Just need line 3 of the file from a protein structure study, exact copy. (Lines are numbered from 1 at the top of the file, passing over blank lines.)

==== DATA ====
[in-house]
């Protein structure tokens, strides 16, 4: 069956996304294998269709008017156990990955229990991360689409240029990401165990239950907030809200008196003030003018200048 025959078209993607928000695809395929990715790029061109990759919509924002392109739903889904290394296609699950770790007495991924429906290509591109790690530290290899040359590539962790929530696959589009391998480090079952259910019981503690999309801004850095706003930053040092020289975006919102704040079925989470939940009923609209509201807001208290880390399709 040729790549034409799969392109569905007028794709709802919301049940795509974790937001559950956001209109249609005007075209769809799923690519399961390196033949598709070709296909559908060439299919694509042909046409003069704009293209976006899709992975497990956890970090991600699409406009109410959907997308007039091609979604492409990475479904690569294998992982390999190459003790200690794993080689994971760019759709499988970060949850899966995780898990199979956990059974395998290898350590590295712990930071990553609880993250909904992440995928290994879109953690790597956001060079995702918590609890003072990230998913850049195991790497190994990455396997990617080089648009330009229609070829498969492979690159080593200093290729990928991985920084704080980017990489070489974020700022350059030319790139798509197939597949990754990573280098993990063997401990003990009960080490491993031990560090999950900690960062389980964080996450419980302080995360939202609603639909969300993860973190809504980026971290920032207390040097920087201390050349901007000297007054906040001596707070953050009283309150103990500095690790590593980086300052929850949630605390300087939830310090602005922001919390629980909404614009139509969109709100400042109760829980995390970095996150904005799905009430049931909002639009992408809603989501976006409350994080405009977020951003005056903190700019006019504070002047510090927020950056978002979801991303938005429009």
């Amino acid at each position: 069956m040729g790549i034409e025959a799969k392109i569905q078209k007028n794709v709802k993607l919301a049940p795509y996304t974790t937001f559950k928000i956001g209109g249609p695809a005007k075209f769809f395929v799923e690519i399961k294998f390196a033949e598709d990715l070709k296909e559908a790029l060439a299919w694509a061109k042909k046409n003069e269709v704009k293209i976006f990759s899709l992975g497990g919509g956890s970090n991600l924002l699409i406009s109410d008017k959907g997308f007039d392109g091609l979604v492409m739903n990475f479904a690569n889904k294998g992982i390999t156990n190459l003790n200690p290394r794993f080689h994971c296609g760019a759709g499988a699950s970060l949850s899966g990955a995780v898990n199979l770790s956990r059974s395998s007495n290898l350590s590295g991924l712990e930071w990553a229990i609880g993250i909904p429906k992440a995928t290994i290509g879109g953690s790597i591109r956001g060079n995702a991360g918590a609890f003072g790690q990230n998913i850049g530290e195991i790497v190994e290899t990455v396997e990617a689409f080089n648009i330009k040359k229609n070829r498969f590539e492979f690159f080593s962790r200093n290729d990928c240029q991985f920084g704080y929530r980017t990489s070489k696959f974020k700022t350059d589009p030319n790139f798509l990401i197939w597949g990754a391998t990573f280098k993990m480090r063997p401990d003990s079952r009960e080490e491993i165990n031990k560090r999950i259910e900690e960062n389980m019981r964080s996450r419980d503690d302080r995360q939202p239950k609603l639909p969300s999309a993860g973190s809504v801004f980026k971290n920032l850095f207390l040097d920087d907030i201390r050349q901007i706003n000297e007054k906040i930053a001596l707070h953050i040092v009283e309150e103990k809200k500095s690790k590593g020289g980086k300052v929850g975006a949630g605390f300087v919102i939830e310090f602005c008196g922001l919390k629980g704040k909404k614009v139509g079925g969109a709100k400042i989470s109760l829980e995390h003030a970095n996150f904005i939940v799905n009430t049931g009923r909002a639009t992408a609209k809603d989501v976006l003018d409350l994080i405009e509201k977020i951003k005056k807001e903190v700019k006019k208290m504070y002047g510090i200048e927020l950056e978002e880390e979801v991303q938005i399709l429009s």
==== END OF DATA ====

């Amino acid at each position: 069956m040729g790549i034409e025959a799969k392109i569905q078209k007028n794709v709802k993607l919301a049940p795509y996304t974790t937001f559950k928000i956001g209109g249609p695809a005007k075209f769809f395929v799923e690519i399961k294998f390196a033949e598709d990715l070709k296909e559908a790029l060439a299919w694509a061109k042909k046409n003069e269709v704009k293209i976006f990759s899709l992975g497990g919509g956890s970090n991600l924002l699409i406009s109410d008017k959907g997308f007039d392109g091609l979604v492409m739903n990475f479904a690569n889904k294998g992982i390999t156990n190459l003790n200690p290394r794993f080689h994971c296609g760019a759709g499988a699950s970060l949850s899966g990955a995780v898990n199979l770790s956990r059974s395998s007495n290898l350590s590295g991924l712990e930071w990553a229990i609880g993250i909904p429906k992440a995928t290994i290509g879109g953690s790597i591109r956001g060079n995702a991360g918590a609890f003072g790690q990230n998913i850049g530290e195991i790497v190994e290899t990455v396997e990617a689409f080089n648009i330009k040359k229609n070829r498969f590539e492979f690159f080593s962790r200093n290729d990928c240029q991985f920084g704080y929530r980017t990489s070489k696959f974020k700022t350059d589009p030319n790139f798509l990401i197939w597949g990754a391998t990573f280098k993990m480090r063997p401990d003990s079952r009960e080490e491993i165990n031990k560090r999950i259910e900690e960062n389980m019981r964080s996450r419980d503690d302080r995360q939202p239950k609603l639909p969300s999309a993860g973190s809504v801004f980026k971290n920032l850095f207390l040097d920087d907030i201390r050349q901007i706003n000297e007054k906040i930053a001596l707070h953050i040092v009283e309150e103990k809200k500095s690790k590593g020289g980086k300052v929850g975006a949630g605390f300087v919102i939830e310090f602005c008196g922001l919390k629980g704040k909404k614009v139509g079925g969109a709100k400042i989470s109760l829980e995390h003030a970095n996150f904005i939940v799905n009430t049931g009923r909002a639009t992408a609209k809603d989501v976006l003018d409350l994080i405009e509201k977020i951003k005056k807001e903190v700019k006019k208290m504070y002047g510090i200048e927020l950056e978002e880390e979801v991303q938005i399709l429009s």